US firm on new recruits for Nato

ADRIAN BRIDGE

Central Europe Correspondent

Nato was determined to take in new members from former Warsaw Pact countries and would do so despite strong Russian objections, Warren Christopher, the US Secretary of State, said yesterday.

Speaking in Prague, he said Nato enlargement was on track and that those hoping to come on board would not be kept "in the waiting-room for ever". At the same time, he insisted Russia was not to be excluded from what he hoped would evolve into an undivided Europe and that it too had a "positive contribution" to make to the continent's security.

His remarks came as Nato's Secretary-General, Javier Solana, spent a day trying to put the alliance's case in Moscow, where there is fierce opposition to enlargement. Tomorrow Mr Christopher will seek to reduce Russian anxiety in meetings with President Yeltsin and other officials.

While stressing the desire not to isolate Moscow, Mr Christopher said the integration of Central Europe into Western structures such as Nato and the European Union would neither determine nor be determined by events in Russia. He was critical of what he termed a "dark vision of the future" presented by the Russian parliament, which last week voted in favour of reconstituting the Soviet Union. "History must not be reversed. No nation in Europe should ever again be consigned to a buffer-zone between great powers, or relegated to another nation's sphere of interest."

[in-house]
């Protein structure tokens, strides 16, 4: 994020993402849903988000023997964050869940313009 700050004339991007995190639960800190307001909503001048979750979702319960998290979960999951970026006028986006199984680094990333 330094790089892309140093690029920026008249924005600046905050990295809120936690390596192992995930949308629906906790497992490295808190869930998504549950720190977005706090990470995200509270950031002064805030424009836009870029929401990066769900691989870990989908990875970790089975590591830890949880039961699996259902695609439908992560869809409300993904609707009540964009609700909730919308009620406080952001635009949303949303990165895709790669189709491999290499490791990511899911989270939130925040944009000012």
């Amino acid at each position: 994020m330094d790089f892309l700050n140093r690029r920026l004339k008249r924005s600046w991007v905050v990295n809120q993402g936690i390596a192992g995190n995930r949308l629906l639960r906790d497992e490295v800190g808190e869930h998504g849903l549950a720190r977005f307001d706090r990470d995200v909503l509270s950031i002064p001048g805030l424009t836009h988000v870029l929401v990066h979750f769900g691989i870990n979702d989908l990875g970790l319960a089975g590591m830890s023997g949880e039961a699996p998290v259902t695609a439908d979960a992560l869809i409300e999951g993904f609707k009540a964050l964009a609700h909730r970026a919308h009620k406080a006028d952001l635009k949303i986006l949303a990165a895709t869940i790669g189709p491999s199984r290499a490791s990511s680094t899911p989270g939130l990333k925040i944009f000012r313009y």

Mr Christopher's words of reassurance were well received by his Czech hosts and the foreign ministers of 11 other Central and East European countries who had flown to Prague to hear them. Although some would have liked him to have gone further - outlining a timetable for Nato admission - they were relieved to hear that no delays were envisaged.

Having produced a study on the "how" and "why" of enlargement last year, Nato members are this year considering the questions of "who" and "when", with answers expected to be forthcoming at a meeting in December.

Mr Christopher did not specify which countries were likely to join first, but they are widely believed to be Poland, Hungary and the Czech Republic.

The prospect of seeing its former vassal states joining the old Nato enemy has horrified many in Russia. President Yeltsin has even said that enlargement could ignite "the flame of war" across Europe.

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